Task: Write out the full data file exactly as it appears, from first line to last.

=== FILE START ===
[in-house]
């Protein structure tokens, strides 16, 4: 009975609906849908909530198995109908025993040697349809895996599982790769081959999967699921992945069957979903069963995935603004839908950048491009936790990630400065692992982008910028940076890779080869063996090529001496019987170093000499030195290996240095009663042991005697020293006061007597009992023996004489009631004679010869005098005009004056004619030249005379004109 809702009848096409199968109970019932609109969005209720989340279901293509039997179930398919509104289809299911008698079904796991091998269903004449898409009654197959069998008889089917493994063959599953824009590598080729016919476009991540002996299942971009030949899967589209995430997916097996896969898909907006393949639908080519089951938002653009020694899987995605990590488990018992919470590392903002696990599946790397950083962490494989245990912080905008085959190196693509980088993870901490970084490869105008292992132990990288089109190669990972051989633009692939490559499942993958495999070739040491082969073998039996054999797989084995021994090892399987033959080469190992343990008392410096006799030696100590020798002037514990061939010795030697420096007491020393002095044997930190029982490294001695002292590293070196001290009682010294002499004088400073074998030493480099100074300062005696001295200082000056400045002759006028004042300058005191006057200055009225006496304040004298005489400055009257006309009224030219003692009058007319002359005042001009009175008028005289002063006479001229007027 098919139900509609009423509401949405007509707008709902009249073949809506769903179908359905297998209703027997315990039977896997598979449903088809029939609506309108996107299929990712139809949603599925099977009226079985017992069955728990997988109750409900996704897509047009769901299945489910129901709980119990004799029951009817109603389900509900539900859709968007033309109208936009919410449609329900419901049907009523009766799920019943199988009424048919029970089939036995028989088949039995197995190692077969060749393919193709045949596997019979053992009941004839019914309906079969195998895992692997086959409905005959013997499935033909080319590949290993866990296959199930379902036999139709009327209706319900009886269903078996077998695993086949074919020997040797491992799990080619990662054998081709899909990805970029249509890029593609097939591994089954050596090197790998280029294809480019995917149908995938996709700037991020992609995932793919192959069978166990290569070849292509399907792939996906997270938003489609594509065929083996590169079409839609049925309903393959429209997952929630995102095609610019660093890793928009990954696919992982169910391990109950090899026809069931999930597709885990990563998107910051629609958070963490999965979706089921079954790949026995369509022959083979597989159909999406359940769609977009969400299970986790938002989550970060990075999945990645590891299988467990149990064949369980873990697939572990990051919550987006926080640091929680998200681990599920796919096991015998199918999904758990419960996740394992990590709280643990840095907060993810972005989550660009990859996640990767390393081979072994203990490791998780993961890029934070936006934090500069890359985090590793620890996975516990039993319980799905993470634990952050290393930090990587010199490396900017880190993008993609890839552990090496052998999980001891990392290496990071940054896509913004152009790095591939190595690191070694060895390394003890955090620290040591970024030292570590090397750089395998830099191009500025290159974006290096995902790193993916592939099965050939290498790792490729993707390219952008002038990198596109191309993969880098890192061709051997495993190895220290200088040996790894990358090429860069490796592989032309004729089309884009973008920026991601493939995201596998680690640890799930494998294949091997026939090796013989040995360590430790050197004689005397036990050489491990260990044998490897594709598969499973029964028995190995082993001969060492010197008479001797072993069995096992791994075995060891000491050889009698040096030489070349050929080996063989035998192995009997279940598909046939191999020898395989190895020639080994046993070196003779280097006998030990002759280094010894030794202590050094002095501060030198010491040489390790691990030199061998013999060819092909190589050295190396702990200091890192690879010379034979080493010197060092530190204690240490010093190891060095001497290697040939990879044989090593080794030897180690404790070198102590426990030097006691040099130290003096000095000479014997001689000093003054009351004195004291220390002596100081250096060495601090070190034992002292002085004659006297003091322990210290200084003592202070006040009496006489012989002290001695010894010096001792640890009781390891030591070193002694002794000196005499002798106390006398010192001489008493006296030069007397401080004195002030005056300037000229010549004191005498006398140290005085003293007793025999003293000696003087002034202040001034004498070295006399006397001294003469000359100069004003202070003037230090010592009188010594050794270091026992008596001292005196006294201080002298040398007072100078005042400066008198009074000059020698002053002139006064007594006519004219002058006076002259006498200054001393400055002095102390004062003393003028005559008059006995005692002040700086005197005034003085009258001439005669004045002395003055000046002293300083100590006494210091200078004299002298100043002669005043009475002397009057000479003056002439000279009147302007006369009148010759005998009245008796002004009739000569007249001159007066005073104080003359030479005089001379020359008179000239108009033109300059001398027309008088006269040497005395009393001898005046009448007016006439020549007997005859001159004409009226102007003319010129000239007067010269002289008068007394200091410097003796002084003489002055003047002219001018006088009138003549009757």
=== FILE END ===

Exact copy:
[in-house]
């Protein structure tokens, strides 16, 4: 009975609906849908909530198995109908025993040697349809895996599982790769081959999967699921992945069957979903069963995935603004839908950048491009936790990630400065692992982008910028940076890779080869063996090529001496019987170093000499030195290996240095009663042991005697020293006061007597009992023996004489009631004679010869005098005009004056004619030249005379004109 809702009848096409199968109970019932609109969005209720989340279901293509039997179930398919509104289809299911008698079904796991091998269903004449898409009654197959069998008889089917493994063959599953824009590598080729016919476009991540002996299942971009030949899967589209995430997916097996896969898909907006393949639908080519089951938002653009020694899987995605990590488990018992919470590392903002696990599946790397950083962490494989245990912080905008085959190196693509980088993870901490970084490869105008292992132990990288089109190669990972051989633009692939490559499942993958495999070739040491082969073998039996054999797989084995021994090892399987033959080469190992343990008392410096006799030696100590020798002037514990061939010795030697420096007491020393002095044997930190029982490294001695002292590293070196001290009682010294002499004088400073074998030493480099100074300062005696001295200082000056400045002759006028004042300058005191006057200055009225006496304040004298005489400055009257006309009224030219003692009058007319002359005042001009009175008028005289002063006479001229007027 098919139900509609009423509401949405007509707008709902009249073949809506769903179908359905297998209703027997315990039977896997598979449903088809029939609506309108996107299929990712139809949603599925099977009226079985017992069955728990997988109750409900996704897509047009769901299945489910129901709980119990004799029951009817109603389900509900539900859709968007033309109208936009919410449609329900419901049907009523009766799920019943199988009424048919029970089939036995028989088949039995197995190692077969060749393919193709045949596997019979053992009941004839019914309906079969195998895992692997086959409905005959013997499935033909080319590949290993866990296959199930379902036999139709009327209706319900009886269903078996077998695993086949074919020997040797491992799990080619990662054998081709899909990805970029249509890029593609097939591994089954050596090197790998280029294809480019995917149908995938996709700037991020992609995932793919192959069978166990290569070849292509399907792939996906997270938003489609594509065929083996590169079409839609049925309903393959429209997952929630995102095609610019660093890793928009990954696919992982169910391990109950090899026809069931999930597709885990990563998107910051629609958070963490999965979706089921079954790949026995369509022959083979597989159909999406359940769609977009969400299970986790938002989550970060990075999945990645590891299988467990149990064949369980873990697939572990990051919550987006926080640091929680998200681990599920796919096991015998199918999904758990419960996740394992990590709280643990840095907060993810972005989550660009990859996640990767390393081979072994203990490791998780993961890029934070936006934090500069890359985090590793620890996975516990039993319980799905993470634990952050290393930090990587010199490396900017880190993008993609890839552990090496052998999980001891990392290496990071940054896509913004152009790095591939190595690191070694060895390394003890955090620290040591970024030292570590090397750089395998830099191009500025290159974006290096995902790193993916592939099965050939290498790792490729993707390219952008002038990198596109191309993969880098890192061709051997495993190895220290200088040996790894990358090429860069490796592989032309004729089309884009973008920026991601493939995201596998680690640890799930494998294949091997026939090796013989040995360590430790050197004689005397036990050489491990260990044998490897594709598969499973029964028995190995082993001969060492010197008479001797072993069995096992791994075995060891000491050889009698040096030489070349050929080996063989035998192995009997279940598909046939191999020898395989190895020639080994046993070196003779280097006998030990002759280094010894030794202590050094002095501060030198010491040489390790691990030199061998013999060819092909190589050295190396702990200091890192690879010379034979080493010197060092530190204690240490010093190891060095001497290697040939990879044989090593080794030897180690404790070198102590426990030097006691040099130290003096000095000479014997001689000093003054009351004195004291220390002596100081250096060495601090070190034992002292002085004659006297003091322990210290200084003592202070006040009496006489012989002290001695010894010096001792640890009781390891030591070193002694002794000196005499002798106390006398010192001489008493006296030069007397401080004195002030005056300037000229010549004191005498006398140290005085003293007793025999003293000696003087002034202040001034004498070295006399006397001294003469000359100069004003202070003037230090010592009188010594050794270091026992008596001292005196006294201080002298040398007072100078005042400066008198009074000059020698002053002139006064007594006519004219002058006076002259006498200054001393400055002095102390004062003393003028005559008059006995005692002040700086005197005034003085009258001439005669004045002395003055000046002293300083100590006494210091200078004299002298100043002669005043009475002397009057000479003056002439000279009147302007006369009148010759005998009245008796002004009739000569007249001159007066005073104080003359030479005089001379020359008179000239108009033109300059001398027309008088006269040497005395009393001898005046009448007016006439020549007997005859001159004409009226102007003319010129000239007067010269002289008068007394200091410097003796002084003489002055003047002219001018006088009138003549009757």